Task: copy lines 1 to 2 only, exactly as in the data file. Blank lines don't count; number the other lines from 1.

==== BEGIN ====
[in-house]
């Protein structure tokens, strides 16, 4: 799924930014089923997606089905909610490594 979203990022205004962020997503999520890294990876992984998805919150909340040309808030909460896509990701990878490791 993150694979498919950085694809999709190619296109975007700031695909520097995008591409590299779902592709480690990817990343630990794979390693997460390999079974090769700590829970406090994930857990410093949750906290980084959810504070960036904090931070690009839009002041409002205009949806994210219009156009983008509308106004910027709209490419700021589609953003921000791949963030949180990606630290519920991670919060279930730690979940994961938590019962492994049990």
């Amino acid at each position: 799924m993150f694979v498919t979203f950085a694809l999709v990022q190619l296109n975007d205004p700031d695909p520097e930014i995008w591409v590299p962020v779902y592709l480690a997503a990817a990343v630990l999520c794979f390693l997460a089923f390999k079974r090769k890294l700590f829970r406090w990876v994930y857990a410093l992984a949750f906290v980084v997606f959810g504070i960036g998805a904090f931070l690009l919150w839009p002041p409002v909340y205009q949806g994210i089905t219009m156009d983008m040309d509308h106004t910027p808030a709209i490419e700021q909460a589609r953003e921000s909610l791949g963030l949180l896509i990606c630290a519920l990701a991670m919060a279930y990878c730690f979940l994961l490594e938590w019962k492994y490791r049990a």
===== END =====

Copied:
[in-house]
């Protein structure tokens, strides 16, 4: 799924930014089923997606089905909610490594 979203990022205004962020997503999520890294990876992984998805919150909340040309808030909460896509990701990878490791 993150694979498919950085694809999709190619296109975007700031695909520097995008591409590299779902592709480690990817990343630990794979390693997460390999079974090769700590829970406090994930857990410093949750906290980084959810504070960036904090931070690009839009002041409002205009949806994210219009156009983008509308106004910027709209490419700021589609953003921000791949963030949180990606630290519920991670919060279930730690979940994961938590019962492994049990």